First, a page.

By Jessica Zhong
As August drew to a close, so did one of the most memorable endeavors I have undertaken in my life. I recently spent ten weeks in Santa Fe, New Mexico with the Institute for Applied Ecology's Southwest Office, with the goals of assisting with plant conservation efforts. Personally, I hoped to see as much of the Southwestern landscape as I could.
I came into this position as part of the Jeff Metcalf Internship Program offered by the University of Chicago Conservation Corps. As an undergraduate student studying biology and environmental science, this presented the perfect opportunity for me to experience field work for the first time. Before I knew it, I was flying out to New Mexico for a ten week deep dive into botany, unaware of just how much I would learn and grow.
The usual proceedings of an internship were altered out of necessity; my summer began with a couple of reading-filled weeks in quarantine and a COVID test. Following this, there was a welcome explosion of new coworkers to meet (masked and socially distanced) and tasks to learn.
Caravanning with Maria Mullins, the Southwest Seed Partnership Coordinator, I travelled north to Tres Piedras, NM for a Center for Plant Conservation rare plant collection of small-headed goldenweed (Lorandersonia microcephala) and south to Albuquerque’s South Valley to tend to cota (Thelesperma megapotamicum) and white prairie clover (Dalea candida) in a grower training seed production field. Getting my hands dirty transplanting plugs, grappling with bindweed under the blazing sun, and waking up with sore legs—it was all worth it for the gratification of watching the plants blossom and set seed over the course of many visits.
I accompanied Education Coordinator Lia Griesser as an assistant teacher for IAE's outdoor Forest Bound Conservation Education program. We offered two week-long sessions at the Santa Fe National Forest and the Pueblo of Pojoaque. The latter introduced me to one of several pueblo communities in Northern New Mexico and a program that integrated Western botanical and Indigenous Tewa knowledge. My awareness of ecology and nature grew, and I became proficient in identifying common plants and understanding how they fit in the major taxonomic families, and even learned Tewa words and sign language for plants. With the IAE and Bureau of Land Management seed crews, I practiced native seed collection techniques and prepared specimens for IAE’s education herbarium. I dabbled in GIS mapping, wetland restoration, research genetic tissue collection, and even learned how to change a tire and perform first aid.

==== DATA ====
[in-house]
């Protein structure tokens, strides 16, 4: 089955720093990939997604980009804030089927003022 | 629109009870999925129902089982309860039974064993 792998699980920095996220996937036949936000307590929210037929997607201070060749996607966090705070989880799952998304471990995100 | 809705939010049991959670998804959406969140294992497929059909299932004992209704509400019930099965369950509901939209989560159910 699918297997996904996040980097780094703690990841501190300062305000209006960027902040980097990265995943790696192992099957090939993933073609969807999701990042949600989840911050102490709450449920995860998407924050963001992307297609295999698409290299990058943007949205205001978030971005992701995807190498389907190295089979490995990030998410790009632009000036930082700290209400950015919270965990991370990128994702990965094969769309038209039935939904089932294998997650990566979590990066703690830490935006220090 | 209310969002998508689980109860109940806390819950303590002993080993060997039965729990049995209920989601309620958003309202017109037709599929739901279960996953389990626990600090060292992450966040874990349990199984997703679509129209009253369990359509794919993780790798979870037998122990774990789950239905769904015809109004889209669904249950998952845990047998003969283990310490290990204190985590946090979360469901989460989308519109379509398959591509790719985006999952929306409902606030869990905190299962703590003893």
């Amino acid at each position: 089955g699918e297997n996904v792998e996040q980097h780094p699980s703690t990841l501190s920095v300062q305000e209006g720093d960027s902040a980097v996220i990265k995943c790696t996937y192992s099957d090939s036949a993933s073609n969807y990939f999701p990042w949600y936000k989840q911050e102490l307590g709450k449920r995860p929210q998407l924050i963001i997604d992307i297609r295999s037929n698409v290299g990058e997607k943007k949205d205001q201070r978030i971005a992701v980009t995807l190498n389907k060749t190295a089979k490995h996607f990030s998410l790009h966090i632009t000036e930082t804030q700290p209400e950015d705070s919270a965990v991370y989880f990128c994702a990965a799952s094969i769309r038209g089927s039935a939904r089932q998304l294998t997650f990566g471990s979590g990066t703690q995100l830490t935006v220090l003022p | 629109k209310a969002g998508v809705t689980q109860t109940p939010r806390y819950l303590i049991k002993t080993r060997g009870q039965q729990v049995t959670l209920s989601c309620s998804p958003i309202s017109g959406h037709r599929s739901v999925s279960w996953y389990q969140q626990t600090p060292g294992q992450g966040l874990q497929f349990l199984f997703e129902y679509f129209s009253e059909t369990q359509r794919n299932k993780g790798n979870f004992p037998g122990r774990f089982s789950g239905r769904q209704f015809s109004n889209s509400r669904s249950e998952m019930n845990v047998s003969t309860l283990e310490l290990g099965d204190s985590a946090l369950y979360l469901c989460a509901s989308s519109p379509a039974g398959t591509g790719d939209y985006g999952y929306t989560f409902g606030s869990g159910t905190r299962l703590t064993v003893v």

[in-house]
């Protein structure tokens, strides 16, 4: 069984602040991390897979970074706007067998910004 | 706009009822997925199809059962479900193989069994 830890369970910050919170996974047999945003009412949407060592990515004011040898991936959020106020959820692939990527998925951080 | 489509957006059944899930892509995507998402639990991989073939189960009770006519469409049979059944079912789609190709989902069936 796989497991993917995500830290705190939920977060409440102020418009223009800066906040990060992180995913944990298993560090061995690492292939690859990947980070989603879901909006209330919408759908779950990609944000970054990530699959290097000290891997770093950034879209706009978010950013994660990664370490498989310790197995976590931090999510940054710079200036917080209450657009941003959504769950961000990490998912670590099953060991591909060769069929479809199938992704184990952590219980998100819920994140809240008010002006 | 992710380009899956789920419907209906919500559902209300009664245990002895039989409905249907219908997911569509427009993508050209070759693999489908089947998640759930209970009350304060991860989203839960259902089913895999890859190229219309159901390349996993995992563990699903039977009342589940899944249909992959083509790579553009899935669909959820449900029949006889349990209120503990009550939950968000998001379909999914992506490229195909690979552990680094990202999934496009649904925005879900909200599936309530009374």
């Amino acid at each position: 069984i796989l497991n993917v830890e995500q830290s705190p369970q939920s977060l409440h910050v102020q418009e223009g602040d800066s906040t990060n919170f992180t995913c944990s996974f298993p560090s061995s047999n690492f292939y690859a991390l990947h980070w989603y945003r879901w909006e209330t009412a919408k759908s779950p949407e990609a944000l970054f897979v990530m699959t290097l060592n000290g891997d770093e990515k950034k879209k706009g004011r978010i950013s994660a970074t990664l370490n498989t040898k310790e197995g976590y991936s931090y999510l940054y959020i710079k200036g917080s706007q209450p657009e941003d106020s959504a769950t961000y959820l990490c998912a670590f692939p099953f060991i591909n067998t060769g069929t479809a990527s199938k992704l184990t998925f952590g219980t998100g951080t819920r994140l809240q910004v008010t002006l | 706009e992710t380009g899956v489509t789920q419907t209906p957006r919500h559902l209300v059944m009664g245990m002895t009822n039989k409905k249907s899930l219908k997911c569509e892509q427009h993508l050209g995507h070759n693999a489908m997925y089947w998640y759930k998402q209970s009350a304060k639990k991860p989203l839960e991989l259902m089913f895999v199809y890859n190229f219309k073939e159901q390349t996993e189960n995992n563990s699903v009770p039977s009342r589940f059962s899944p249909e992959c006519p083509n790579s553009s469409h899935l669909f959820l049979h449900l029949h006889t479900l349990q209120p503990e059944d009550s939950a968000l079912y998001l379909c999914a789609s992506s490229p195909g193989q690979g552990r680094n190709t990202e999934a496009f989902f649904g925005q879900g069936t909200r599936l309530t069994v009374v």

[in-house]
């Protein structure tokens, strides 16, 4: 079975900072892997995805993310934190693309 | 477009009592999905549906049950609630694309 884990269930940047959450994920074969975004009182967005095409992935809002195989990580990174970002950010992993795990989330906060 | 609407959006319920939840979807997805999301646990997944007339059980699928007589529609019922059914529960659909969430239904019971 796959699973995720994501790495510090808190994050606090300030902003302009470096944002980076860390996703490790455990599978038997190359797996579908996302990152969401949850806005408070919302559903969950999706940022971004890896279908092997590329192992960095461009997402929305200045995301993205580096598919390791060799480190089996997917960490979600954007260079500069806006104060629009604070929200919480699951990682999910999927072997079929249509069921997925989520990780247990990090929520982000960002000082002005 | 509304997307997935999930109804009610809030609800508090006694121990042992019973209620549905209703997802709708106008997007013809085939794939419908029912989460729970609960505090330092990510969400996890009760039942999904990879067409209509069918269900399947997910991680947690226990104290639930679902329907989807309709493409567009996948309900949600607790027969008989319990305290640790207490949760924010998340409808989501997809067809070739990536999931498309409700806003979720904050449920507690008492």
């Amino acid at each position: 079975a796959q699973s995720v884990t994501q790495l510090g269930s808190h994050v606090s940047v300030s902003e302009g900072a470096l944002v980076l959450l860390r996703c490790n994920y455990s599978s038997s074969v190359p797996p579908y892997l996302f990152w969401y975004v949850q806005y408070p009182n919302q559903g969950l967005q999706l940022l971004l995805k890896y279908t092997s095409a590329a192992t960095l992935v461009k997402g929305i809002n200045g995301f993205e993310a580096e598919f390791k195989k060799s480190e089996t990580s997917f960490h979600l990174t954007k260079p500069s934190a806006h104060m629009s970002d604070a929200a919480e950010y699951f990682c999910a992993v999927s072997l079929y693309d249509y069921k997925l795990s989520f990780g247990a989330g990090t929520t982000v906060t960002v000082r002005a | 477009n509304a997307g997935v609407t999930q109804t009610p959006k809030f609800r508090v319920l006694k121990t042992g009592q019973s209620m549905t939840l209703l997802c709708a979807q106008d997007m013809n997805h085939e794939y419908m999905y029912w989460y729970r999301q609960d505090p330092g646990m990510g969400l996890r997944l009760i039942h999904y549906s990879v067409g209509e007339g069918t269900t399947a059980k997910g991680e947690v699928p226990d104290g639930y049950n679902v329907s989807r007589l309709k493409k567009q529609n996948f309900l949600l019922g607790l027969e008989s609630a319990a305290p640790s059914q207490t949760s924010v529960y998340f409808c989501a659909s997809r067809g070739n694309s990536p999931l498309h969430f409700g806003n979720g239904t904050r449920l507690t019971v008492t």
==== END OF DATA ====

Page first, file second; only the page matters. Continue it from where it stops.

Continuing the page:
While visiting the Sandia Mountains, Pecos Wilderness, Salinas and Pojoaque Pueblos, Santa Fe Ski Basin, Galisteo Basin Preserve, and more, I encountered road runners, blue corn waffles, prickly pear jam, and most importantly, a great collection of kind and hardworking people. The IAE staff were welcoming and did their best to make this one of the most productive summers of my life, including those at the Corvallis office a thousand miles away whom I met through telework. Despite the unique challenges presented by the current global climate, I’m extremely grateful for all of the people who helped to make this opportunity possible for me.
To learn more about internships at IAE, visit the Internship Program page on our website.